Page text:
ONLINE EXCLUSIVE! Spring Awakening's remarkable journey heads to Orlando

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Spring Awakening has had a remarkable journey. Since it first appeared in 1891, Frank Wedekind’s tragic-comedy has been censored, banned, and suffered the relative obscurity of being a play known primarily to scholars and theater aficionados. Flash forward to 2007, when the play gets a little rock’n’roll boost in a musical adaptation that receives 11 Tony nominations, and captures eight of the coveted Broadway awards. Has Wedekind’s play finally put controversy behind it?

LastHanschen_540775025.jpg“I started in Greenville, SC and that was a tough one,” says Robert Hager, who plays Hanschen Rilow in the Broadway tour, arriving in Orlando on May 18. “That was very tough, especially in my scene when I have to kiss Ernst. A lot of people left, there were a lot of people who would just stand up and leave. Even before, I also have this scene where I’m masturbating. I would see them just going out the door and leaving.”

While this was not the reaction in subsequent stops in Atlanta and Detroit, the young actor can’t help but confess his disappointment in experiencing the walkouts. At the same time, he feels that the audience is proving what the creative team of Spring Awakening learned several years ago — this play, over one hundred years old, is still relevant.

Hager was part of the original cast when the musical debuted on Broadway in 2006. He was a Chair of Rock, or “chair-rocker” as some fans have come to call them, which are cast members in plain clothes seated among audience members onstage. His duties also included understudying blond brooder Jonathan B. Wright, the original Hanschen. Hager went in and out of the show as he took some time to finish school, and was cast in the recent Broadway revival of Bye Bye Birdie with John Stamos. Hager then re-joined the tour cast in March of this year, the role of Hanschen fully his now.

The essence of Hanschen can be seen in two keys scenes in the musical. One in which he is masturbating with reckless abandon over artwork of women, then one in which he is seducing his fellow student Ernst. At first blush, it seems these two scenes give us conflicting takes on Hanschen’s sexuality.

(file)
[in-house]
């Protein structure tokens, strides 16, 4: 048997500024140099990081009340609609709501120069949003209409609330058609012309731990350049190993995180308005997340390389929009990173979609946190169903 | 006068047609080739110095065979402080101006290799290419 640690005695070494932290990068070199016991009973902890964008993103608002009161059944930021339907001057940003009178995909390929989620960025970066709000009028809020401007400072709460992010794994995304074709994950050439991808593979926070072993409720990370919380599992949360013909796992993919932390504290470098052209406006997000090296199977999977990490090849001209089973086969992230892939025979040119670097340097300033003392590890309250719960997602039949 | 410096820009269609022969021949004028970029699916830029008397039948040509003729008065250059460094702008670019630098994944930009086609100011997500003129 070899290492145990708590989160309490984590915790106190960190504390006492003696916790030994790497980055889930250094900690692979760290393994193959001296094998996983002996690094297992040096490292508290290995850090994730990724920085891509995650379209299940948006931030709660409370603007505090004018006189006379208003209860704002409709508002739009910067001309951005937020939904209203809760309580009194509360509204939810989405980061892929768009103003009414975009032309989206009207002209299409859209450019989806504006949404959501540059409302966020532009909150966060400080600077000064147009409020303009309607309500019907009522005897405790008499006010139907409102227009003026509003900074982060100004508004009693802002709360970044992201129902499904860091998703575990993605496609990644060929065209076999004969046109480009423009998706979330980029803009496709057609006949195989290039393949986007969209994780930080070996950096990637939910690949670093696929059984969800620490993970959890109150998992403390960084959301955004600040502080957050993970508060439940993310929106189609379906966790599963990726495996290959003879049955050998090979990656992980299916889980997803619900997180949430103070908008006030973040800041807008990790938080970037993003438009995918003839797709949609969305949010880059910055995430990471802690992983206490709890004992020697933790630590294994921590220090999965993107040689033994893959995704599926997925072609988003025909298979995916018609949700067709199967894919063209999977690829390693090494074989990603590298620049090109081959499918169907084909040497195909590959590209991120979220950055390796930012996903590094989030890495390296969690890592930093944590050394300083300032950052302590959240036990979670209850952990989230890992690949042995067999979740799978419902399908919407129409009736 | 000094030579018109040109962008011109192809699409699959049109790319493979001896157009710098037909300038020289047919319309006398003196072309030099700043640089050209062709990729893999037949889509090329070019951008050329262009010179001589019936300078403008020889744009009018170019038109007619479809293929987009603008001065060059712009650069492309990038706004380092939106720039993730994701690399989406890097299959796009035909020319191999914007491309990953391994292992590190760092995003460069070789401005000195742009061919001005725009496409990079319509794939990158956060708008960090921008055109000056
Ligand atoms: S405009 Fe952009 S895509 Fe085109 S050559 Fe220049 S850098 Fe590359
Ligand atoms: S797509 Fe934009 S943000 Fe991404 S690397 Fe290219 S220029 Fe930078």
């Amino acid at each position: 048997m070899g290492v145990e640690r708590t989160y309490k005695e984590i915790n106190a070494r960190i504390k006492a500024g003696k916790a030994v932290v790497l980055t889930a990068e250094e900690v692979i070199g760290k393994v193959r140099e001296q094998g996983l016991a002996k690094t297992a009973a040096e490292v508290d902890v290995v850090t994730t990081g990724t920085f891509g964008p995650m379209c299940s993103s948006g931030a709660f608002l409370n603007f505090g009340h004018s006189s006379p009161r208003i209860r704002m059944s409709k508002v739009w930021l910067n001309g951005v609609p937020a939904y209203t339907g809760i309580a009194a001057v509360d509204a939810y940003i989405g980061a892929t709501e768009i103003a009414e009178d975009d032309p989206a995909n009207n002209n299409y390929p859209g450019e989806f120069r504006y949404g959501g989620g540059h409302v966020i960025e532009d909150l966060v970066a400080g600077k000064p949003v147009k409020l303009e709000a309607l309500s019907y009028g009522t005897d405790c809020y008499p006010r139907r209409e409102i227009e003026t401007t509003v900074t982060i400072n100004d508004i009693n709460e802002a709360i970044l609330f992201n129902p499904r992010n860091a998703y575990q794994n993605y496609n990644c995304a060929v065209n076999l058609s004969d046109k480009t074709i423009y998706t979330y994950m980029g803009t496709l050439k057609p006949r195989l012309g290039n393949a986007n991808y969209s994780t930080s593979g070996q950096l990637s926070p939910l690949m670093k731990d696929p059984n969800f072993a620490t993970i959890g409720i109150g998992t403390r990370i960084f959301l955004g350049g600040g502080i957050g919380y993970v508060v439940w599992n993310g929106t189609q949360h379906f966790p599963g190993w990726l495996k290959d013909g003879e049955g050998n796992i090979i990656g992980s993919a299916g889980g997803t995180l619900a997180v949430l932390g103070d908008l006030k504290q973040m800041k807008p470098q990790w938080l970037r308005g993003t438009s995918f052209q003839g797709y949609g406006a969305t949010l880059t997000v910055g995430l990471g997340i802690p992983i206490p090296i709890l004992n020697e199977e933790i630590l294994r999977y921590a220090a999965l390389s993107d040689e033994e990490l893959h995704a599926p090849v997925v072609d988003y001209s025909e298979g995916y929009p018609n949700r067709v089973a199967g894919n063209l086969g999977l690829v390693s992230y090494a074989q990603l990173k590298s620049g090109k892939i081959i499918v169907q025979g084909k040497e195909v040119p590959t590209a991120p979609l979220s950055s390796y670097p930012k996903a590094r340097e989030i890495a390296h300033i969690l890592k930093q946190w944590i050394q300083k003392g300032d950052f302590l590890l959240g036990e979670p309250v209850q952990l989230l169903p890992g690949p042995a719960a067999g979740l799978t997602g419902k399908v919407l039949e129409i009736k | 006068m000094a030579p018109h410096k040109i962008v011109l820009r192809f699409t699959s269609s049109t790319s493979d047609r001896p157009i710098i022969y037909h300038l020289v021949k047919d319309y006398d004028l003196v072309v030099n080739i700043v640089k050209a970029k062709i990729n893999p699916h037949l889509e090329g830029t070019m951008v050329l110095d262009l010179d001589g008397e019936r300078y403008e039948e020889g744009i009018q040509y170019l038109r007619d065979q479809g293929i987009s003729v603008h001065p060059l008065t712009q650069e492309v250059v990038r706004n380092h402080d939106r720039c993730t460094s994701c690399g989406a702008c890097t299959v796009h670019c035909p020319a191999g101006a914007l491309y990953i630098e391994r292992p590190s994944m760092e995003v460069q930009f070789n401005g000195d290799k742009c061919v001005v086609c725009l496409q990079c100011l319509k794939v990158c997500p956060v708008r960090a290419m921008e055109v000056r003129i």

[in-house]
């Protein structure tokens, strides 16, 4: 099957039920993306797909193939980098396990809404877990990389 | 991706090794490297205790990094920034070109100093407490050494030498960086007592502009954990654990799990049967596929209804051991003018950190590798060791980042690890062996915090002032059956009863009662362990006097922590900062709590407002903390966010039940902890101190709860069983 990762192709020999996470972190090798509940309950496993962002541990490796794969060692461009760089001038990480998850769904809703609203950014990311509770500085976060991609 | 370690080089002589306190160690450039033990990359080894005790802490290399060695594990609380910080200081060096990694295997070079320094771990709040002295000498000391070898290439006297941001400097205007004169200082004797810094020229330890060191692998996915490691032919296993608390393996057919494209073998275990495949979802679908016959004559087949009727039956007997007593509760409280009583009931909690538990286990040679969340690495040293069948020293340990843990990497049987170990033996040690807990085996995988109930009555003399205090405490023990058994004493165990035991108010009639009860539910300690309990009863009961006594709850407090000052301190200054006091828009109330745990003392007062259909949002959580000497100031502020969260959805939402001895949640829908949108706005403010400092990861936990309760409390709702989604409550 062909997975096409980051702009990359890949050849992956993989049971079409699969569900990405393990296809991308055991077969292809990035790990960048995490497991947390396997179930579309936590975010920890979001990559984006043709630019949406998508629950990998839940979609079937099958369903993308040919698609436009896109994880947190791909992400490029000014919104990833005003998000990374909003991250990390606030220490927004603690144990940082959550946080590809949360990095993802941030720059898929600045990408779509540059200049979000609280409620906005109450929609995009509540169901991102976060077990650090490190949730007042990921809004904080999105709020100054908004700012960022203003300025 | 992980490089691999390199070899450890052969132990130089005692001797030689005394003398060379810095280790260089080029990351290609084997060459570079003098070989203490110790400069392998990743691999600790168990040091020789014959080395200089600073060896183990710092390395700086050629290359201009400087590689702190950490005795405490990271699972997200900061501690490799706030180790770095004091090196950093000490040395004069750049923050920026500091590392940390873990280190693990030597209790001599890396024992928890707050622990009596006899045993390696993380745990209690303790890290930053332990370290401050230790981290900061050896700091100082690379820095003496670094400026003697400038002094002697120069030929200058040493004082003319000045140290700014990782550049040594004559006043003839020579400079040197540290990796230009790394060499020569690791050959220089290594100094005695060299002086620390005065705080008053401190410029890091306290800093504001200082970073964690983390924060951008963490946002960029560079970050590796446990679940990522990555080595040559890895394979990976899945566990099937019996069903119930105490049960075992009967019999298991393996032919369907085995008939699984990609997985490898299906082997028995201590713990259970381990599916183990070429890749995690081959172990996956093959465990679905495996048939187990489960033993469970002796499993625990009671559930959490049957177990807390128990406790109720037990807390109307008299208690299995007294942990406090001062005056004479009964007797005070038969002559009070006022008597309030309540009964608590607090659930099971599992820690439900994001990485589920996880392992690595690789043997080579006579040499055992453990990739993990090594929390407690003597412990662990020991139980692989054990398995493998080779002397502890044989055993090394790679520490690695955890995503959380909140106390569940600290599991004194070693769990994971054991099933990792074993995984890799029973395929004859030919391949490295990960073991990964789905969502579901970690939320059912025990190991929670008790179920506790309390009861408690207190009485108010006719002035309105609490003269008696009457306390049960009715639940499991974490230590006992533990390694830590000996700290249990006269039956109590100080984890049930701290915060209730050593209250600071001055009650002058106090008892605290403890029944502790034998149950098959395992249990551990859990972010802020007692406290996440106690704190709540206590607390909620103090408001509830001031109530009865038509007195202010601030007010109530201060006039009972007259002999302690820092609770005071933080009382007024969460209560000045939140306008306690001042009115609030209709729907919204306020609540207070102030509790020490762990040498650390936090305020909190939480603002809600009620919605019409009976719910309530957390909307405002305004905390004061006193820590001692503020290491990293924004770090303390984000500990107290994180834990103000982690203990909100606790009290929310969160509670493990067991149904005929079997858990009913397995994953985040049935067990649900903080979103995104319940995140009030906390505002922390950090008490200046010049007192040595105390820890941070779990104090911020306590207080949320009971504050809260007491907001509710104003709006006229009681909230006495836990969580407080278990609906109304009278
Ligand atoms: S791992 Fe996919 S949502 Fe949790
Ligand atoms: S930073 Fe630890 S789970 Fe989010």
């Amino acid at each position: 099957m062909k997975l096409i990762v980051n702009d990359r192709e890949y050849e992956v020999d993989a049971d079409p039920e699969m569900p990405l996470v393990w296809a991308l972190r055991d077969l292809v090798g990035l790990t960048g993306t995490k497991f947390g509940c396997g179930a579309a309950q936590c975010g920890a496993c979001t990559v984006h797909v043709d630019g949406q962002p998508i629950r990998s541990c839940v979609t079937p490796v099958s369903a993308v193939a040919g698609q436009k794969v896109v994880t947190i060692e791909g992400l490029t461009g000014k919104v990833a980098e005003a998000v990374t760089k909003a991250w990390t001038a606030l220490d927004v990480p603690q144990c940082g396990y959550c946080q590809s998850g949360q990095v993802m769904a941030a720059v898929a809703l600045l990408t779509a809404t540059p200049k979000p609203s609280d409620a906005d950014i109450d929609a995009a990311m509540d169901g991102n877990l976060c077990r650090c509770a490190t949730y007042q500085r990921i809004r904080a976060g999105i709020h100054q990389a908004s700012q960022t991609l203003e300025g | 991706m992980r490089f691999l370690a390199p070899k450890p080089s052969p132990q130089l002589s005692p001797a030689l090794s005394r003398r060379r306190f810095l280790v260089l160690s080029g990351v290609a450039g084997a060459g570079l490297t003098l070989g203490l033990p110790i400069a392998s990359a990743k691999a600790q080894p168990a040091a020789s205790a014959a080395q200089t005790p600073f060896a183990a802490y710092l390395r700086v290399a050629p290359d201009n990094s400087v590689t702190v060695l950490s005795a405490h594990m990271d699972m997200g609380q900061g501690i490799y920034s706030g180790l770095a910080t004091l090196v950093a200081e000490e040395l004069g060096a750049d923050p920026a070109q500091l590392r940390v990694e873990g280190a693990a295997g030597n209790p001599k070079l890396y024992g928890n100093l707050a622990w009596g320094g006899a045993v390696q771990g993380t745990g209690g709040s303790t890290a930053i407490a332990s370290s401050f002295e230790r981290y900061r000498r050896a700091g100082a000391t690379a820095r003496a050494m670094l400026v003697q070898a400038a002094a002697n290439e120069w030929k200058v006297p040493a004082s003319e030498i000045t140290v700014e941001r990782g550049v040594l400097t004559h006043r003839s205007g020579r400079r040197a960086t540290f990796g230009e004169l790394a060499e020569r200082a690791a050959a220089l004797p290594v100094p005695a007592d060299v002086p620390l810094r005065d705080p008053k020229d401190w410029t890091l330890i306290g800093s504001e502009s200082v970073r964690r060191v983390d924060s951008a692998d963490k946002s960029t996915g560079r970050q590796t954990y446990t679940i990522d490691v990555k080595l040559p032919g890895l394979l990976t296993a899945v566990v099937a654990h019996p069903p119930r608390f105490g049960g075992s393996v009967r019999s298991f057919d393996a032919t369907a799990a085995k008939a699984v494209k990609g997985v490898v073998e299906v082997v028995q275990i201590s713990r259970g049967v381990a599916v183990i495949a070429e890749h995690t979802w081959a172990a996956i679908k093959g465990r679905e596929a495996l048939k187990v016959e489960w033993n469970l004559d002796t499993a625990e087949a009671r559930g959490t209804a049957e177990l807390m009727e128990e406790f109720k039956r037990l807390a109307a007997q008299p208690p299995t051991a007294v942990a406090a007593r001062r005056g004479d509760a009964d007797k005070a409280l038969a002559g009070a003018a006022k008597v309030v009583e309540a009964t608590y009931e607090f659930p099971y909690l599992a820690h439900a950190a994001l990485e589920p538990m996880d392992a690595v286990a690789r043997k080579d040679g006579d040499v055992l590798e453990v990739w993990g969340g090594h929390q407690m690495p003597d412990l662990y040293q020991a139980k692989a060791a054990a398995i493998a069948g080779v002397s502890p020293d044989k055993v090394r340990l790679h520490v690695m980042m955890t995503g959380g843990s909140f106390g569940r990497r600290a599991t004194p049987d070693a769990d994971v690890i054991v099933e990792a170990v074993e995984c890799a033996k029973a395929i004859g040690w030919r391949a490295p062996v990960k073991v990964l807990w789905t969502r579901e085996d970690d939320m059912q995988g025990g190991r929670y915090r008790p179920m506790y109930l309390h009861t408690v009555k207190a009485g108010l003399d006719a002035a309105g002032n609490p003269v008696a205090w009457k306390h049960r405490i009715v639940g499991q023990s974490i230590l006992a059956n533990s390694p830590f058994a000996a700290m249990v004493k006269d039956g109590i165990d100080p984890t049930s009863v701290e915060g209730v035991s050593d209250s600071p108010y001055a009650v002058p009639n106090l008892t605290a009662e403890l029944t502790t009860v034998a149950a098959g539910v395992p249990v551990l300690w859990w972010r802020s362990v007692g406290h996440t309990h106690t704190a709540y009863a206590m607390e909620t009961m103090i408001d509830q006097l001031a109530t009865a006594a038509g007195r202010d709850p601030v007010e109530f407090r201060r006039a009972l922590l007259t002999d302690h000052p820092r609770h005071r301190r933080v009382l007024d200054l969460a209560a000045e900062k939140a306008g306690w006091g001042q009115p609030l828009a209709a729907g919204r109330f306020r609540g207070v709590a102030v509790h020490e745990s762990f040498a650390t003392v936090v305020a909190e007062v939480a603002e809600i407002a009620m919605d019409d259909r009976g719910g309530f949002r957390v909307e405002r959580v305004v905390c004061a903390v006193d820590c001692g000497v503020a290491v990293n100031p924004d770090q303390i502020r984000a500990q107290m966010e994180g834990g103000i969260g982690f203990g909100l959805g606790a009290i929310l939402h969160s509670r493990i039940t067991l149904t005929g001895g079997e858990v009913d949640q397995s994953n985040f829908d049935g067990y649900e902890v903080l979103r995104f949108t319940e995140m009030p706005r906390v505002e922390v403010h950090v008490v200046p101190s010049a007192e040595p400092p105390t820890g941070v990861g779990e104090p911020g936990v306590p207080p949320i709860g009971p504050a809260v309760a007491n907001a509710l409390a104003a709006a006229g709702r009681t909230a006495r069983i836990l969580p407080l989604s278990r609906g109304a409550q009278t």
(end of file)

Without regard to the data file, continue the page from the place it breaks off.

“This is the thing about this guy, I don’t think he’s gay. I think he’s just obsessed with domination and controlling and being on top of everything,” says Hager. “He finds such joy in [fantasizing about] murdering this woman, Desdemona, and that excites him sexually. So that kind of parallels the scene with Ernst when he wants to get sexually stimulated, but he’s in an all boys school, so he has to choose the weakest one. And it works; he’s so seductive with the vocabulary he uses, it’s easy for Ernst to fall for him. It’s Hanschen’s weapon, his knowledge, his intelligence and the words he chooses to get what he wants.”

While it might be tempting to write Hager’s explanation off as a young actor afraid to play gay, his approach to the character is easily supported by some dramaturgs who point out that the generation of school children Wedekind wrote about is the same generation that would grow up to become Nazis.

“I meet him one week, then start kissing him the next week,” Hager compares the challenges of acting in these two keys scenes. “I thought that would be harder, but he’s an excellent actor and great friend already. I think the masturbation was the hard one because I was finding new things while I was rehearsing it. If I have a good start in the first act in that scene, the Hanschen/Ernst scene will just flow from that. Starting solid with what my intention in that monologue where I’m, you know, destroying this woman and finding that joy, so that joy can come back when I have that scene with Ernst.”

As fate would have it, Orlando will be the end of the line for Spring Awakening, at least in its present form. This unlikely meeting of a 19th century German play, the music of Duncan Sheik, and the lyrics of Steven Sater has made it’s mark on theater history, and now Orlando will be an important point in its timeline. Orlando will be the last stop for Spring Awakening, and Robi Hager will be the last Hanschen. Beyond the tour, Hager hopes more stage work and maybe go to LA and get a movie there too — “That’d be fun, I’d like to do that,” he says with a smile in his voice — and he like to concentrate more on his singing and songwriting. But first, there is that last show…

“There’s definitely going to be lot of crying,” he says, imagining the final performance. “A lot of people have been with the tour since it started two years ago. Even me, who just joined, I’m going to get a little sad about it, too. It’s the end of the whole, you know, since New York to now. That’s it. No more chances to do Spring Awakening again.”

Fairwinds Broadway Across America Orlando presents Spring Awakening at the Bob Carr Performing Arts Centre, May 18-23. For tickets and more information, visit broadwayacrossamerica.com or call 407-423-9999.

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